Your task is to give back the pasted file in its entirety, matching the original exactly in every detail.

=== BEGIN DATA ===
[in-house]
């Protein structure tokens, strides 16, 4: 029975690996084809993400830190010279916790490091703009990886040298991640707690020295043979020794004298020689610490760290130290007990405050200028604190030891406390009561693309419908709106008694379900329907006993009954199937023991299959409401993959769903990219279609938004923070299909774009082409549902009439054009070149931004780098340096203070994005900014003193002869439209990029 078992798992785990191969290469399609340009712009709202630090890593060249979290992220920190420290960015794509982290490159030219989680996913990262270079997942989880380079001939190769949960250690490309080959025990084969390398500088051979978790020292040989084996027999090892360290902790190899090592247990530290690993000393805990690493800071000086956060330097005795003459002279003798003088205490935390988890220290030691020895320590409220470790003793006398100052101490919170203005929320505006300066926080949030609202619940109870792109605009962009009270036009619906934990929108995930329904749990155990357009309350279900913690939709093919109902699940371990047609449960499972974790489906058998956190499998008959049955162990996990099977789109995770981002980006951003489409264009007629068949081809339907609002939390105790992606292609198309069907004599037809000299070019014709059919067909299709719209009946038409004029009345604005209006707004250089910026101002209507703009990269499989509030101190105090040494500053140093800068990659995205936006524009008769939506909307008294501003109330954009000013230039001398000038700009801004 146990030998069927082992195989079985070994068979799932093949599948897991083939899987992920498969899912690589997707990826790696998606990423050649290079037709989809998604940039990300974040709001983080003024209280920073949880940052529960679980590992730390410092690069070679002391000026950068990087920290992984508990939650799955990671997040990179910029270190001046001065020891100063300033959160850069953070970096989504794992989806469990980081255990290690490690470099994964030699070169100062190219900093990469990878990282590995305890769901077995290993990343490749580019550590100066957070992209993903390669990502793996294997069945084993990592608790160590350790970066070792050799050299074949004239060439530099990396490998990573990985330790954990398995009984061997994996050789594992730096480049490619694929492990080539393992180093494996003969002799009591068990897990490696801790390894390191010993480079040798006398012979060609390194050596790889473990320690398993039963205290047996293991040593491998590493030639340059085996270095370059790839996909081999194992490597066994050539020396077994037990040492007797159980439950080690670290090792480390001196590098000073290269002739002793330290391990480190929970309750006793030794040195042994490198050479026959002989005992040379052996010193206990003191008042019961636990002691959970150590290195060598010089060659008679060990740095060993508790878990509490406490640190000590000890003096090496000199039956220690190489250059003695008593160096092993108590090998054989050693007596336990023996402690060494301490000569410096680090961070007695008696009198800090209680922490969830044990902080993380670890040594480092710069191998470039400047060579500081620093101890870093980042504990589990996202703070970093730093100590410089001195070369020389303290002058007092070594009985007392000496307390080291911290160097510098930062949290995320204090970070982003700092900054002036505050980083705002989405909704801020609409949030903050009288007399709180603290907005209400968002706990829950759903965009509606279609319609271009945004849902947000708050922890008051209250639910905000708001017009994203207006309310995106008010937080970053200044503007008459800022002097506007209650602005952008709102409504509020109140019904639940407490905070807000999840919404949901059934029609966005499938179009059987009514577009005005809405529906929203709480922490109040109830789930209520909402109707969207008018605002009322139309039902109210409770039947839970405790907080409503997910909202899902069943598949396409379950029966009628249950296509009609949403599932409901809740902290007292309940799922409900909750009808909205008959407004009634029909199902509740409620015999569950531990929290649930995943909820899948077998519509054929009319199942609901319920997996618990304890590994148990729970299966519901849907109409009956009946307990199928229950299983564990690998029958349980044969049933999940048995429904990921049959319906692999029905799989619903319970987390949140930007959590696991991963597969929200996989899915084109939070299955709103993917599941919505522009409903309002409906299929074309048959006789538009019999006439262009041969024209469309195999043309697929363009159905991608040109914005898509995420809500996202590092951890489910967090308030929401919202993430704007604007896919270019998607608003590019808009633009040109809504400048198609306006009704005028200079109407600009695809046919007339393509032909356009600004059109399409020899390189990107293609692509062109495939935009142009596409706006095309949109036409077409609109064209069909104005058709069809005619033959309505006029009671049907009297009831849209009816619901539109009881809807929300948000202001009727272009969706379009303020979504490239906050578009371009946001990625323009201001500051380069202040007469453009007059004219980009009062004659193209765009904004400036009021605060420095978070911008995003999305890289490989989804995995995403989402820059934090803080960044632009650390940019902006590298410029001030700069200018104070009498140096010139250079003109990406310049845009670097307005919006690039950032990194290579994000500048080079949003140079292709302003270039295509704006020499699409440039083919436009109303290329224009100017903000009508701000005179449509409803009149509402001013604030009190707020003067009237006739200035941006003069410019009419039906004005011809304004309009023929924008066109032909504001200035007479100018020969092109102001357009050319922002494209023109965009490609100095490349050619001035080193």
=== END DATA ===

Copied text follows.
[in-house]
């Protein structure tokens, strides 16, 4: 029975690996084809993400830190010279916790490091703009990886040298991640707690020295043979020794004298020689610490760290130290007990405050200028604190030891406390009561693309419908709106008694379900329907006993009954199937023991299959409401993959769903990219279609938004923070299909774009082409549902009439054009070149931004780098340096203070994005900014003193002869439209990029 078992798992785990191969290469399609340009712009709202630090890593060249979290992220920190420290960015794509982290490159030219989680996913990262270079997942989880380079001939190769949960250690490309080959025990084969390398500088051979978790020292040989084996027999090892360290902790190899090592247990530290690993000393805990690493800071000086956060330097005795003459002279003798003088205490935390988890220290030691020895320590409220470790003793006398100052101490919170203005929320505006300066926080949030609202619940109870792109605009962009009270036009619906934990929108995930329904749990155990357009309350279900913690939709093919109902699940371990047609449960499972974790489906058998956190499998008959049955162990996990099977789109995770981002980006951003489409264009007629068949081809339907609002939390105790992606292609198309069907004599037809000299070019014709059919067909299709719209009946038409004029009345604005209006707004250089910026101002209507703009990269499989509030101190105090040494500053140093800068990659995205936006524009008769939506909307008294501003109330954009000013230039001398000038700009801004 146990030998069927082992195989079985070994068979799932093949599948897991083939899987992920498969899912690589997707990826790696998606990423050649290079037709989809998604940039990300974040709001983080003024209280920073949880940052529960679980590992730390410092690069070679002391000026950068990087920290992984508990939650799955990671997040990179910029270190001046001065020891100063300033959160850069953070970096989504794992989806469990980081255990290690490690470099994964030699070169100062190219900093990469990878990282590995305890769901077995290993990343490749580019550590100066957070992209993903390669990502793996294997069945084993990592608790160590350790970066070792050799050299074949004239060439530099990396490998990573990985330790954990398995009984061997994996050789594992730096480049490619694929492990080539393992180093494996003969002799009591068990897990490696801790390894390191010993480079040798006398012979060609390194050596790889473990320690398993039963205290047996293991040593491998590493030639340059085996270095370059790839996909081999194992490597066994050539020396077994037990040492007797159980439950080690670290090792480390001196590098000073290269002739002793330290391990480190929970309750006793030794040195042994490198050479026959002989005992040379052996010193206990003191008042019961636990002691959970150590290195060598010089060659008679060990740095060993508790878990509490406490640190000590000890003096090496000199039956220690190489250059003695008593160096092993108590090998054989050693007596336990023996402690060494301490000569410096680090961070007695008696009198800090209680922490969830044990902080993380670890040594480092710069191998470039400047060579500081620093101890870093980042504990589990996202703070970093730093100590410089001195070369020389303290002058007092070594009985007392000496307390080291911290160097510098930062949290995320204090970070982003700092900054002036505050980083705002989405909704801020609409949030903050009288007399709180603290907005209400968002706990829950759903965009509606279609319609271009945004849902947000708050922890008051209250639910905000708001017009994203207006309310995106008010937080970053200044503007008459800022002097506007209650602005952008709102409504509020109140019904639940407490905070807000999840919404949901059934029609966005499938179009059987009514577009005005809405529906929203709480922490109040109830789930209520909402109707969207008018605002009322139309039902109210409770039947839970405790907080409503997910909202899902069943598949396409379950029966009628249950296509009609949403599932409901809740902290007292309940799922409900909750009808909205008959407004009634029909199902509740409620015999569950531990929290649930995943909820899948077998519509054929009319199942609901319920997996618990304890590994148990729970299966519901849907109409009956009946307990199928229950299983564990690998029958349980044969049933999940048995429904990921049959319906692999029905799989619903319970987390949140930007959590696991991963597969929200996989899915084109939070299955709103993917599941919505522009409903309002409906299929074309048959006789538009019999006439262009041969024209469309195999043309697929363009159905991608040109914005898509995420809500996202590092951890489910967090308030929401919202993430704007604007896919270019998607608003590019808009633009040109809504400048198609306006009704005028200079109407600009695809046919007339393509032909356009600004059109399409020899390189990107293609692509062109495939935009142009596409706006095309949109036409077409609109064209069909104005058709069809005619033959309505006029009671049907009297009831849209009816619901539109009881809807929300948000202001009727272009969706379009303020979504490239906050578009371009946001990625323009201001500051380069202040007469453009007059004219980009009062004659193209765009904004400036009021605060420095978070911008995003999305890289490989989804995995995403989402820059934090803080960044632009650390940019902006590298410029001030700069200018104070009498140096010139250079003109990406310049845009670097307005919006690039950032990194290579994000500048080079949003140079292709302003270039295509704006020499699409440039083919436009109303290329224009100017903000009508701000005179449509409803009149509402001013604030009190707020003067009237006739200035941006003069410019009419039906004005011809304004309009023929924008066109032909504001200035007479100018020969092109102001357009050319922002494209023109965009490609100095490349050619001035080193």